CCS: Operational Semantics And Process Algebra

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CCS: Operational Semantics And Process Algebra. Reading: Peled 8.3, 8.4, 8.6 – rest of ch. 8. Mads Dam. Value-passing combinators and definitions as abbreviations using labels of the form a(v) (receiving v) or b(v) (sending v)

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### CCS: Operational Semantics And Process Algebra

Reading: Peled 8.3, 8.4, 8.6 – rest of ch. 8

Value-passing combinators and definitions as abbreviations using labels of the form a(v) (receiving v) or b(v) (sending v)

Prefix a(x), b(v) a(x).P(x) = a(v0).P(v0) + ... + a(vn).P(vn)

b(v).P(v) = b(v).P(v)

Definition A(x) == P(x) Buf == in(x).Buf1(x)

Buf1(x) == out(x).Buf(x)

Conditionalif C then P Teller(x) == Deposit(x) + Withdrawal(x)

Deposit(x) == deposit(x).Teller(x + y)

Summation y: P(y)

Withdrawal(x) ==

y: if y  x

then withdraw(y).Teller(x - y)

Value-passing CCS Combinators

Each CCS expression -> state in LTS derived from that expression

Compositionality: Construction of LTS follows expression syntax

Inference rules:

P1 P2

P1 | Q P2 | Q

Meaning: For all P1, P2, Q, , if there is an  transition from P1 to P2 then there is an  transition from P1 | Q to P2 | Q

Transition Semantics
CCS Transition Rules

-

.P  P

P  Q

A  Q

(no rule for 0!)

Prefix

Def

(A == P)

P  P’

P+Q  P’

Q  Q’

P+Q  Q’

ChoiceL

ChoiceL

P  P’

P|Q  P’|Q

Q  Q’

P|Q  P|Q’

P l P’ Q l Q’

P|Q  P’|Q’

ComL

ComR

Com

P  P’

PÂL  P’ÂL

P  P’

P[f] f() P’[f]

(, L)

Restr

Rel

CCS Transition Rules, II

Closure assumption: ! is least relation closed under the set of rules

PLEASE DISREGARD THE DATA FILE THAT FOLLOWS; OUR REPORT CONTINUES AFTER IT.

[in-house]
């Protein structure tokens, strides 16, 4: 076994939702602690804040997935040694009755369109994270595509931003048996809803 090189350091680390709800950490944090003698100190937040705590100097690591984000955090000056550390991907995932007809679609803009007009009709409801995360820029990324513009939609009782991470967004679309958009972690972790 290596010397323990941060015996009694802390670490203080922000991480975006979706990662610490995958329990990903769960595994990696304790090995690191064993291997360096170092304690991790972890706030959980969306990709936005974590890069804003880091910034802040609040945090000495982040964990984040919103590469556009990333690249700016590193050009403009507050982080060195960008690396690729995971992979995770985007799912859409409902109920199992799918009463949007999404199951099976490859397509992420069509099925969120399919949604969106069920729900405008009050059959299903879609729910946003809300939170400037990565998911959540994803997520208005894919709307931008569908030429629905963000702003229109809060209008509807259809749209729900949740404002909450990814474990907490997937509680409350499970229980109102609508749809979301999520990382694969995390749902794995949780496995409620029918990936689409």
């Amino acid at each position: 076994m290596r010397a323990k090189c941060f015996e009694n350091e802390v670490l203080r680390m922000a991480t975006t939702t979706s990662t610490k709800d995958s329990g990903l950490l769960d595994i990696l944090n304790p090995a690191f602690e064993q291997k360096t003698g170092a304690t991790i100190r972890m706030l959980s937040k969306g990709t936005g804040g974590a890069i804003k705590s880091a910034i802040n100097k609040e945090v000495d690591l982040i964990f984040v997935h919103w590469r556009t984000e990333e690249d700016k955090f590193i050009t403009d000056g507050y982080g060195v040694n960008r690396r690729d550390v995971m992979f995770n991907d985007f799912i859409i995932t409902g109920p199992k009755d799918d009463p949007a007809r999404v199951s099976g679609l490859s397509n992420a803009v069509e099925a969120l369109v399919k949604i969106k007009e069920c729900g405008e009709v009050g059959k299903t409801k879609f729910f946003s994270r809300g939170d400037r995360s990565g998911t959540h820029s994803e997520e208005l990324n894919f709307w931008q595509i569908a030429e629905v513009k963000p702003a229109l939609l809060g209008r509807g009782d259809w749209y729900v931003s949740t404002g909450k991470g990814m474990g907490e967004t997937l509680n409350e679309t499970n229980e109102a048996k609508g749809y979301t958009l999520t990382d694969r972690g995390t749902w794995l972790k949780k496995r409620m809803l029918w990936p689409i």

Example derivation:

Buf1 == in.comm.Buf1

Buf2 == comm.out.Buf2

(Buf1 | Buf2)Â{comm}

in comm.Buf1 | Buf2

 Buf1 | out.Buf2

out Buf1 | Buf2

Extending the Language

Two ways of adding new operators:

• By equation

Example: Buffer composition

P ÆQ = (P[comm/out]|Q[comm/in])Â{comm}

• By extending the transition semantics

Example: Sequential composition of processes

Assume special (non-label) action X for termination

Let X = X and f(X) = X for relabelling functions f

P  P’

P;Q  P’;Q

P X P’ Q  Q’

P|Q  Q’

Seq1

Seq2

(  X)

Semaphore:

Unary semaphore:

S1 == p.S11

S11 == v.S1

Binary semaphore:

S2 == p.S21

S21 == p.S22 + v.S2

S22 == v.S21

Result:

S1 | S1 S2

Proof: Show that

{(S1 | S1, S2),

(S11 | S1, S21),

(S1 | S11, S21),

(S11 | S11, S22)}

is a strong bisimulation relation

Example: Semaphores

p

v

Example: Simple Protocol

Spec == in.out.Spec

Sender == in.Transmit

Transmit == transmit.WaitAck

WaitAck == ack+.Sender + ack-.Transmit

Exercise: Prove Spec  Protocol

iE: input of easy job

iN: input of neutral job

iD: input of difficult job

O: output of finished product

A == iE.A’ + iN.A’ + iD.A’

A’ == o.A

Spec = A | A

Hammer: H == gh.ph.H

Mallet: M == gm.pm.M

Jobber:

J == x{E,N,D}ix.Jx

JE == o.J

JN == gh.ph.JE + gm.pm.JE

JD == gh.ph.JE

Jobshop ==

(J | J | H | M)Â{gh,ph,gm,pm}

Theorem:

Spec  Jobshop

Exercise: Prove this.

Example: Jobshop
Proving Equivalences

Two main methods for establishing an equivalence P  Q:

• Establish a weak bisimulation relation S s.t. P S Q

(this is the canonical method)

• Use equational reasoning